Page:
Comey immediately called his bluff, as it now appears to be, and said, bring it on. Bring the tapes on. I have testified under oath as to what happened in those conversations. And let's hear from you.

And so, the president said, maybe there are tapes, be careful. And there are no tapes, according to the president now. Of course, he leaves open the possibility that someone else made tapes, that the Russians have permission to tape in the Oval Office. I mean, this is nutty at this point.

The president gratuitously continues to undermine his own credibility. I heard a guest say, I think I heard him say, just recently, well, no one believed the president anyway. So, this is no big deal.

If that's the standard that we're going to have, God help us.

BALDWIN: Well, there are real -- there's a real credibility issue here, I think, when you drill into all of this.

And if you're saying nutty, but not witness intimidation, Jeff, I'm just curious, do you agree?

JEFF CRAMER, FORMER ASSISTANT U.S. ATTORNEY: Well, certainly, it does seem odd. You can go with nutty.

I don't think it was witness intimidation, however. I think it was really just shooting from the hip. It's things he's done before in his prior life as a real estate developer, and you can do that. When you're building a casino in Atlantic City and you want to try to intimidate the person across from you, you can threaten there might be tapes. The problem is now that he's in the Oval Office, there are

ramifications when he says this. Specifically, as was just mentioned, James Comey then went to his friend who went to the press. The second thing is, as we have seen play out in the last 41 days, is Congress in its responsibility of investigating this is going to ask for those tapes. So there are consequences for what the president said.


BALDWIN: Well, the deadline for him to release the tapes was tomorrow. The deadline was actually tomorrow.

CRAMER: He cut it kind of close.


BALDWIN: Right. Right. Well, or he was coming clean, according to a Trump associate. He was coming clean with the public before he knew he had to hand anything over. Obviously, he has nothing to hand over now to House Intel by tomorrow.

And then just folding this all together, Shannon, back over to you at the White House, the White House responding to all of this today by banning the press briefing from being live, right? So we could hear the audio of Sarah Huckabee Sanders, but we could not watch her. Why?

PETTYPIECE: What I have been told by outside strategists working with the White House is it's an attempt to sort of cool the temperature around the press briefings. They turned into this must-see reality TV.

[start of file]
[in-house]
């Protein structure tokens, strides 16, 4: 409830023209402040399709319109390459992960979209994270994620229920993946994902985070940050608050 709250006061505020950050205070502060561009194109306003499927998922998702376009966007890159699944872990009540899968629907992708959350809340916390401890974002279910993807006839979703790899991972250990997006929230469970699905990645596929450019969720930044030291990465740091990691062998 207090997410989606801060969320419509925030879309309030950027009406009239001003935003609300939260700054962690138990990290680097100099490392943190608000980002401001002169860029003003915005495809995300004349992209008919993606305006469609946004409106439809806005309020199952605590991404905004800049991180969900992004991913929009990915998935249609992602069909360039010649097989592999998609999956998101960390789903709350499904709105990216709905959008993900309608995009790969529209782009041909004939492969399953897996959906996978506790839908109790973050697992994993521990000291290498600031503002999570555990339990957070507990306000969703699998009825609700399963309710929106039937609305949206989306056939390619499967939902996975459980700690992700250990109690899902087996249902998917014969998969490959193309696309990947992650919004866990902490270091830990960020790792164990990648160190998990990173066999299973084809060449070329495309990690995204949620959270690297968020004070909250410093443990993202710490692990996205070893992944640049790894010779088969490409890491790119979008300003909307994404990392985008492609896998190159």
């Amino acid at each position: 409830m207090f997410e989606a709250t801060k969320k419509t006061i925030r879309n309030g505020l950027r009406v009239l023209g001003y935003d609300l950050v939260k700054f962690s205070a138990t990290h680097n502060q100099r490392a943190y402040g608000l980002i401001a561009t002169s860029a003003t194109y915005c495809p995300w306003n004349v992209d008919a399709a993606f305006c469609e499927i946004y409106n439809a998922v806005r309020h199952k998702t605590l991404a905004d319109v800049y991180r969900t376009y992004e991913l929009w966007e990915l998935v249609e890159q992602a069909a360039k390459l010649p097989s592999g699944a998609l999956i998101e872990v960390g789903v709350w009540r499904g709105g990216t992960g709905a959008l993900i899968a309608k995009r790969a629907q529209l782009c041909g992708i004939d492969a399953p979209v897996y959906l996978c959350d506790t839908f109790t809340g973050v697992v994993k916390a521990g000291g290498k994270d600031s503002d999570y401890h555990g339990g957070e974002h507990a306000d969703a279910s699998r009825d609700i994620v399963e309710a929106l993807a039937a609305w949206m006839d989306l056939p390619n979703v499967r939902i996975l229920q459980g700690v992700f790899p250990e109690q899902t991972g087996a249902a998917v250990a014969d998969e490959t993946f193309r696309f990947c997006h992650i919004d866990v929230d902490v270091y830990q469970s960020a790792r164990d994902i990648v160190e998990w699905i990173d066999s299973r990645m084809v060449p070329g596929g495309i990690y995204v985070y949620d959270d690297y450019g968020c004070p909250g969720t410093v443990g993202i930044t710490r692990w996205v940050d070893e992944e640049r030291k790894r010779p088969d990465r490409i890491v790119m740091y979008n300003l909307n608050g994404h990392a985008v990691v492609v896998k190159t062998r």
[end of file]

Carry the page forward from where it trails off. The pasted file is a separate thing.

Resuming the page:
You know, Spicer was performing. He was getting too combative. The reporters were also performing. There was this live reality TV- style...


BALDWIN: Performing by asking tough questions of the White House?

PETTYPIECE: Yes, combat, this live combat, it seemed like every day, going on.

And I guess performing is not -- maybe performing is an exaggeration, but this intense combat going on every day between the press and the White House and they wanted to try and sort of cool that off. It was becoming a distraction. You know, Spicer's profile was getting too high. And it was taking away -- you know, it was sort of taking away from issues.

So that's what I was told the strategy was behind it, is just to lower the temperature in the room around these press briefings a little bit and they were hoping taking them off-camera could do that. But of course, now it's created its own drama about why have you taken these press briefings off-camera and people, rightfully so, asking questions about that.

BALDWIN: Yes, go ahead. Yes.

PRIESS: But, Brooke, let's not lose the bigger political point here, which is that this is what Trump has done has got him to this point and been successful.

We're all talking about how odd it is. This is the man who said in the campaign he could shoot someone on the streets to have New York and still get elected. This is the man who alluded to Ted Cruz's father being involved in the JFK assassination.

And, in his mind, this has worked. This is not the kind of thing we should see as odd. This is the kind of thing we should see as the new norm unless and until someone who has a very different sense of humor about these things, like Bob Mueller, decides that he can take action.


BALDWIN: You bring up Bob Mueller, which brings me to my point.

Jeff, let me throw this at you. A lot of really just smart people have come on the show and said, you can draw this direct line between the Comey firing, two or three days later, that tweet from the president, which is sort of this veiled threat, you better hope there aren't threats, Comey sees that, he thinks, OK, I better get one of my memos out there, leaks the memo to his friend at Columbia, leaks it out to the press, which then ultimately brings about Bob Mueller, the special counsel, which is precisely what this Trump associate is confirming, that this whole episode with the tapes led to Bob Mueller.